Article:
Johnson is a gambler. On Brexit he has been playing a high risk game in which he improvises in the short term and hopes something might turn up in the longer term to address the consequences of his original moves.
As a result both Scotland and Northern Ireland stir. But perhaps subconsciously Johnson and his senior ministers seem ready to play even more dangerous games in Northern Ireland than in Scotland.
In regards to Scotland they have a strategy of sorts which is to put the case for the Union at every opportunity and at this point at least to rule out the possibility of holding a referendum on independence.
Gove has gone as far as getting in touch with Gordon Brown to review the way ahead. If Scotland were to become independent under Johnson’s watch he would have to resign and would go down in history as the prime minister that broke up the union, an even more damning legacy than the one that defines David Cameron, a prime minister that accidentally took the UK out of the EU.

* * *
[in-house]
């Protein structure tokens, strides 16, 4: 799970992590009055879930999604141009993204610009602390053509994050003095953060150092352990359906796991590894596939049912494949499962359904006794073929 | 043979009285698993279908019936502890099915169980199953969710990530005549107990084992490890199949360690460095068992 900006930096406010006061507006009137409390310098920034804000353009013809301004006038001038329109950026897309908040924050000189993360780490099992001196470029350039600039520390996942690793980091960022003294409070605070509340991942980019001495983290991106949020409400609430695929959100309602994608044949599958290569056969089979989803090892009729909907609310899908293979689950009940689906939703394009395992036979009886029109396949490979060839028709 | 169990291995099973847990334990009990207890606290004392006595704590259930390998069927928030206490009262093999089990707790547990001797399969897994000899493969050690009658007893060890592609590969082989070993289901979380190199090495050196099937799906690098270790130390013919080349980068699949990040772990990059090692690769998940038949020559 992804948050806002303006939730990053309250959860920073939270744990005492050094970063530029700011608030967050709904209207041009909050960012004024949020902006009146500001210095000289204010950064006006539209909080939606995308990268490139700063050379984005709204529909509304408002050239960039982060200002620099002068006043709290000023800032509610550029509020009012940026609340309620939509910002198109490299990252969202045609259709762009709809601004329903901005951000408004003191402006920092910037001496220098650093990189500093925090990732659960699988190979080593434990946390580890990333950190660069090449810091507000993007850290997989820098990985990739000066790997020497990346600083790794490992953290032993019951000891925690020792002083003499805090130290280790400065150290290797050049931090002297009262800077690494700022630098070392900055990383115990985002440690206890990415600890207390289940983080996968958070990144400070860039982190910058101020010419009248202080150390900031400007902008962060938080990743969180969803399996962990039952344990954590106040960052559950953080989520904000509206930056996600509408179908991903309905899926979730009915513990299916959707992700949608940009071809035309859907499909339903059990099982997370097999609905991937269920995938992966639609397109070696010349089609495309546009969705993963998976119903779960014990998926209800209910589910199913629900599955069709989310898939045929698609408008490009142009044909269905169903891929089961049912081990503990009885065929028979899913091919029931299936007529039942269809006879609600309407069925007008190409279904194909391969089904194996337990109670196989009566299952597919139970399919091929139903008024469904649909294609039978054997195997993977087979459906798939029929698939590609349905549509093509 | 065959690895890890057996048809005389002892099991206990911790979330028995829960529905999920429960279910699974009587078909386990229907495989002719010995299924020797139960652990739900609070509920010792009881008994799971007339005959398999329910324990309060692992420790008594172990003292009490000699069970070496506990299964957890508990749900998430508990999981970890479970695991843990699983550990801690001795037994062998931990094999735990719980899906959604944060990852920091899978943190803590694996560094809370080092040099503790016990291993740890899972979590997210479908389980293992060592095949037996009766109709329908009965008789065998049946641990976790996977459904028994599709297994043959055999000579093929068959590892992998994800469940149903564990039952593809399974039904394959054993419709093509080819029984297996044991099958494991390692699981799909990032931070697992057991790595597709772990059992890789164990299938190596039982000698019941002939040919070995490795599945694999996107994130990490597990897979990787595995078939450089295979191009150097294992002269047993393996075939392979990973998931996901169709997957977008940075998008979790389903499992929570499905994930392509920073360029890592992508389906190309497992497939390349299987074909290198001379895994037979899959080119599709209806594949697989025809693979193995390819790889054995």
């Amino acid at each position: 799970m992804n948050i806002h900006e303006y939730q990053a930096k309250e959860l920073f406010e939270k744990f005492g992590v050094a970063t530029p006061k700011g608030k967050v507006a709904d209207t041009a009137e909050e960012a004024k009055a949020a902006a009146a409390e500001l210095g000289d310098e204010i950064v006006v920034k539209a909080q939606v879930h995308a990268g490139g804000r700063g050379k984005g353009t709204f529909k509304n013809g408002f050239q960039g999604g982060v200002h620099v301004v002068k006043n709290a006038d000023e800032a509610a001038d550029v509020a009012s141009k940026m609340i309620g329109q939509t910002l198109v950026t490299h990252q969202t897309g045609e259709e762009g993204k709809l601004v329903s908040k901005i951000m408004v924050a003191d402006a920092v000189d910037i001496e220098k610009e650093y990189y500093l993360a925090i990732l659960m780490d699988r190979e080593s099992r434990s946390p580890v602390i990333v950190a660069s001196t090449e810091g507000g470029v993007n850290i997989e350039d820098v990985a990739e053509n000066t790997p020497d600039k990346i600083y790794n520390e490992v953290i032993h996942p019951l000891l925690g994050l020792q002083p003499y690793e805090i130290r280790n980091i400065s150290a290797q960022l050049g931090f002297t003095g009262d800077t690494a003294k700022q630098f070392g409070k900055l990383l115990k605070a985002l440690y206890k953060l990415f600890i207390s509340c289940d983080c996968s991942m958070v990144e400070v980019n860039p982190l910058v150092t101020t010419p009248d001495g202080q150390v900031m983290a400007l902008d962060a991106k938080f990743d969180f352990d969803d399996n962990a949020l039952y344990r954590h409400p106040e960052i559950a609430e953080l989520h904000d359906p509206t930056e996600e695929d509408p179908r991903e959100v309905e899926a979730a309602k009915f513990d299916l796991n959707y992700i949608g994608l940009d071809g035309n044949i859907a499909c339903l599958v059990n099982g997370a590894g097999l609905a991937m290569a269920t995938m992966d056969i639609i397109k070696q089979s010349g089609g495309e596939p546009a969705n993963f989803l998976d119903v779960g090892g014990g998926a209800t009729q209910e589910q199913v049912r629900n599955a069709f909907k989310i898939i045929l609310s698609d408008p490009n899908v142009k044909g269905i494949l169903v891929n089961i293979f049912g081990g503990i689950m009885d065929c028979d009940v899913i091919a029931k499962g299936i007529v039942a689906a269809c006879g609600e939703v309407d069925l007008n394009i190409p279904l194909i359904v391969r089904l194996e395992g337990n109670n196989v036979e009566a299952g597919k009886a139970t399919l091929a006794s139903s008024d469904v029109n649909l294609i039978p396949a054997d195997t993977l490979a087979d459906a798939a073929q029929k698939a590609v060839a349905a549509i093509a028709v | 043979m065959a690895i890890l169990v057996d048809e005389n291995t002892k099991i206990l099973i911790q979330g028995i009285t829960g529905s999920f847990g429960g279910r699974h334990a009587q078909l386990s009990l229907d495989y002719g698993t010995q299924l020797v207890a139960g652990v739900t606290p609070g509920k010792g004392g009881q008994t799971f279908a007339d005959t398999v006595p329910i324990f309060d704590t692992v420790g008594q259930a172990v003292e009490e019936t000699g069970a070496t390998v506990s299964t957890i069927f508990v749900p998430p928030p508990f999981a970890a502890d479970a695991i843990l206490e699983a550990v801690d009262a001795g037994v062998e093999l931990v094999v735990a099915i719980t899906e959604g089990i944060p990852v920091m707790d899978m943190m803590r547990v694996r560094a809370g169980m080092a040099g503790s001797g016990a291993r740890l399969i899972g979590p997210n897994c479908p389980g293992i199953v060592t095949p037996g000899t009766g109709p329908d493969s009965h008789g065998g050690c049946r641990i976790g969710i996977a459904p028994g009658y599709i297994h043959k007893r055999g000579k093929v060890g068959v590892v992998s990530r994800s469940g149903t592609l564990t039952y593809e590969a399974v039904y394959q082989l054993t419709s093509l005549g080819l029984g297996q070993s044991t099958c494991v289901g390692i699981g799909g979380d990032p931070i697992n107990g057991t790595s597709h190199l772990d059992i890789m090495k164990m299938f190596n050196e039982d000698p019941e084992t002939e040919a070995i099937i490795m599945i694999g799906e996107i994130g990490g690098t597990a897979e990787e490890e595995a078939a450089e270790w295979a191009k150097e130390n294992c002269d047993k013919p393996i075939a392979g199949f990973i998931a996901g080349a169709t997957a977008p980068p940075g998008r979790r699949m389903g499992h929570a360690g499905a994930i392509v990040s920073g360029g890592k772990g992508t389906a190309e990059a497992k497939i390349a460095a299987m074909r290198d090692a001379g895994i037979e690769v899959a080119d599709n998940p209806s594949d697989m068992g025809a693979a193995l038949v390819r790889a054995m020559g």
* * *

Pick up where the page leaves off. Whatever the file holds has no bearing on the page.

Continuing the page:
The Scottish Conservative party was once a strong force and under the brief leadership of Ruth Davidson made a fleeting recovery. The electoral challenges are not the same as in England but the terrain is familiar.
Northern Ireland is different in every way. The electoral terrain is unrecognisable while the government has no strategy for addressing the post-Brexit turbulence beyond acting unilaterally in relation to the Protocol, triggering claims that it breaks the law.
The DUP calls for the Protocol to be scrapped, but if Johnson agreed to such a move that would raise once more the eternal question of where the border with the EU should be placed.
The Conservatives are formally known as the Conservative and Unionist Party, but currently they are more at ease when espousing forms of populist English nationalism.
Scotland’s future is stormily uncertain. Northern Ireland’s is even more so. No doubt in Number 10 there is a theoretical resolve to keep the entire UK intact but through their actions and policy decisions ministers seem far more concerned about losing Scotland than Northern Ireland.
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Steve Richards’ latest book is The Prime Ministers – Reflections on Leadership from Wilson to Johnson